There are a lot of moving parts on this topic and it’s hard to know where this might go with the current FCC. This FCC is obviously pro-big ISP and companies like Comcast and AT&T have been staunch opponents of municipal broadband. But by the same token, this administration seems to lean towards states’ rights – and up until now municipal broadband has been regulated on a state-by-state basis.
Interestingly, at the local level municipal broadband has broad bipartisan support. In most communities almost all local politicians of both major parties support local broadband efforts. In my experience in working around the country, the only local political opponents of municipal broadband I have seen are those who are strong opponents of government spending money for anything but essential services. Generally local, state and even federal politicians support local broadband efforts in the communities they serve. I think the broad bipartisan appeal is due to politicians recognizing the strong public support for broadband and that almost every household wants broadband these days.
But there are 22 states with some restrictions on municipal broadband. These range from hurdles that can be overcome, like a referendum, up through states that have a total prohibition on municipal broadband. There has been a continual effort by ALEC (American Legislative Exchange Council) – funded by large corporations – to pass new state restrictions on broadband. But most recent efforts to increase prohibition of local broadband have been rebuffed, because few politicians want to go on the record against broadband. But I would not be surprised to see the big ISPs try to press their current advantage at the FCC and try to pass new national restrictions.
Today I see the municipal world dividing into two separate constituencies – urban and rural. Very few big cities have any desire to become an ISP. But they have legitimate concerns that urban broadband isn’t benefiting everybody. For example, San Francisco and some other cities are unhappy that apartment residents don’t have the same broadband opportunities and options as single family homes. And a lot of cities are still unhappy that after all of these years there is no solution for the digital divide. The FCC said last year that there are still around six million people in pockets of urban areas that don’t have access to broadband that meets the 25 Mbps download standard. But while these issues are viewed as a major problem in urban areas, I don’t see much appetite for big city governments tackling the cost of building broadband networks, which is particularly expensive in cities.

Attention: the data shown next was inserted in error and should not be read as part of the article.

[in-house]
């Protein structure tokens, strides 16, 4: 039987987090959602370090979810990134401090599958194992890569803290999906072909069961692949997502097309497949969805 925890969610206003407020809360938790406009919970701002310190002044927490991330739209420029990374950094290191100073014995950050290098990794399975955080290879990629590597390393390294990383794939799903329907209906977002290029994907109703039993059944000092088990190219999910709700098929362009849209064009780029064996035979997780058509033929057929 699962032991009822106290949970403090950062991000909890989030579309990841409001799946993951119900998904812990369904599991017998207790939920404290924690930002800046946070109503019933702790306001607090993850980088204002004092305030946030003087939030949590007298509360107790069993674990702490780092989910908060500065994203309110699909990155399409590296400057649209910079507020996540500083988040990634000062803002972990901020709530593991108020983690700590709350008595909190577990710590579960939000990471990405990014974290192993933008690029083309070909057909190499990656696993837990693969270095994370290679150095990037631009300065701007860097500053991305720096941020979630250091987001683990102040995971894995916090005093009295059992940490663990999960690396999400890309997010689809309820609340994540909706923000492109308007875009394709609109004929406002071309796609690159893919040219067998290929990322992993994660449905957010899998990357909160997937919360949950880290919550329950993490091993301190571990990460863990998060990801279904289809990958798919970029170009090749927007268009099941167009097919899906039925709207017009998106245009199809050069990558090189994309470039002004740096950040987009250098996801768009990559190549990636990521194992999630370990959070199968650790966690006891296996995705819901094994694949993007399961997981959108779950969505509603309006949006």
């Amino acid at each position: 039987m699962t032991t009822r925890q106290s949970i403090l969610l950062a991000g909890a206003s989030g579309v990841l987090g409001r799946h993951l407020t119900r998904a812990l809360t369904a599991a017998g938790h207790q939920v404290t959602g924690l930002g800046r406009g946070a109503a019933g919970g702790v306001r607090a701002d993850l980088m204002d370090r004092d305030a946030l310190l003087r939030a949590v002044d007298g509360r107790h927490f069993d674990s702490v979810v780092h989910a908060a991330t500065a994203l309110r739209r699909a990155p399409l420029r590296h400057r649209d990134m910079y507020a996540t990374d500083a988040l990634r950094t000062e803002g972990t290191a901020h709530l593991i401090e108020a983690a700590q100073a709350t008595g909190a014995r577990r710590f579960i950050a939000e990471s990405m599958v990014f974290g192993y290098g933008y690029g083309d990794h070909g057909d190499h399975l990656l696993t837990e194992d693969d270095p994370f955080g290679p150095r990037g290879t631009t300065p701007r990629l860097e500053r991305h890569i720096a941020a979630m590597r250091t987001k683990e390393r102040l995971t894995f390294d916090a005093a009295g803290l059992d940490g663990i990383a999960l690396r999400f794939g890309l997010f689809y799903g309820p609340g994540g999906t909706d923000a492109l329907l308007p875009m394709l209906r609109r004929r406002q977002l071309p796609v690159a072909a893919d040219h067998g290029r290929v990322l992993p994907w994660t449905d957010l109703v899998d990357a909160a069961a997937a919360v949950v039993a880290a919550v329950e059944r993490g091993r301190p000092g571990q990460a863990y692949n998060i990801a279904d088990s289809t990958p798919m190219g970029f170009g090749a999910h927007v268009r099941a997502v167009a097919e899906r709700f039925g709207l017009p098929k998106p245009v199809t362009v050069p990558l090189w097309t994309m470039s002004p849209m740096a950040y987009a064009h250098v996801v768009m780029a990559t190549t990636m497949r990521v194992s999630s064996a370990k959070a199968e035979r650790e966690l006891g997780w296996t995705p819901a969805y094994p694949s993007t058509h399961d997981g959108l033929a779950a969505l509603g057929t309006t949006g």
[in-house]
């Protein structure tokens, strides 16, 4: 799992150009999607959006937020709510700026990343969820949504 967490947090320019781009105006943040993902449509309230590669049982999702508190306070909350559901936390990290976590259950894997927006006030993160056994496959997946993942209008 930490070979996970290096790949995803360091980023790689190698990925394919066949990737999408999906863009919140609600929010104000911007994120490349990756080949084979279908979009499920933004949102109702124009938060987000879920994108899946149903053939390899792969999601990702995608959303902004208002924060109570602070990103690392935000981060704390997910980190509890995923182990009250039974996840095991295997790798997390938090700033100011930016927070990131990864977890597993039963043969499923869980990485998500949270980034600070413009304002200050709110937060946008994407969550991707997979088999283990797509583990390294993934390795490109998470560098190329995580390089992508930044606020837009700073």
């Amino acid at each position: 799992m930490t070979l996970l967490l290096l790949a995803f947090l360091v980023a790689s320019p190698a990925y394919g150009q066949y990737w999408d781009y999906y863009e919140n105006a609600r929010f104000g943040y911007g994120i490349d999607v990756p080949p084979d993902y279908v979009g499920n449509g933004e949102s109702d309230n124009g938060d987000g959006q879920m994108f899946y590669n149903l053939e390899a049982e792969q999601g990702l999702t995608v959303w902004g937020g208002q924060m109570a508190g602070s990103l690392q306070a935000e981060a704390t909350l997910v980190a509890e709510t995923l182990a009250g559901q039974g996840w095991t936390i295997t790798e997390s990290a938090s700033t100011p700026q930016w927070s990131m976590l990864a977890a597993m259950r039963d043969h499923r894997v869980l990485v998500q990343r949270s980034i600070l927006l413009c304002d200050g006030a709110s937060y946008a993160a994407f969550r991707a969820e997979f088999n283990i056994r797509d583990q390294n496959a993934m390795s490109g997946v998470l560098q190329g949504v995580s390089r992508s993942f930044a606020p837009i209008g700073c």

Rural America is a totally different story. We have come to the point where communities without good broadband really suffer. Broadband is not just about Netflix but is necessary to take part in the modern world. Local governments are finding that nobody wants to buy homes without broadband if there is a nearby community with broadband. Worse, communities are seeing businesses move away or bypass them when considering new locations. Lack of broadband puts school kids at a definite disadvantage and there are still a lot of households that drive kids daily to public hotspots just to do homework. And lack of broadband takes away all the opportunities for working at home – probably the biggest area of job growth in rural America.
I see small communities – even down to really small sizes like townships with 700 residents – trying to find ways to build a broadband network. I’ve read a few hundred RFPs from rural communities over the last few years, and probably not more than 5% want to become an ISP. But they will do so if they can’t find a commercial company willing to do it. Rural communities largely favor of public-private partnerships. More and more of them are willing to kick money into a building a network if an ISP will invest in their community and operate a broadband network.
I believe that within a decade we are going to start seeing broadband ‘deserts’ where communities without broadband start withering – just as happened in the past to communities that didn’t get electricity, or that were bypassed by railroads or interstate highways. It’s hard to think that a community today can keep their kids at home without broadband – and this is starting to scare local governments.
I just hope that the FCC doesn’t wade into this battle on the side of the big ISPs. Those big companies are not spending money in rural America – or if they are, it’s only when handed to them by the federal government. And even then they are just putting band-aids on rural broadband rather than building fast new networks. I have a feeling that many of the states that have restrictions on rural broadband are going to start having second thoughts about those restrictions when they realize that broadband is at or near the top of concerns of most of rural America.
There are companies building great rural broadband networks. The small telcos are almost all expanding their service areas to build broadband networks. And many of them are working with or partnering with local governments. But all of these small companies collectively can only solve a relatively small percentage of the rural broadband gap – together they do not have the capacity to borrow anything close to the billions needed to build broadband everywhere. Many rural electric cooperatives are now looking hard at the issue, and they could satisfy another slice of the rural market. But that’s still going to leave millions of rural residents with no broadband on their horizon. And I predict these folks are going to become a vocal constituency that politicians will be unable to ignore.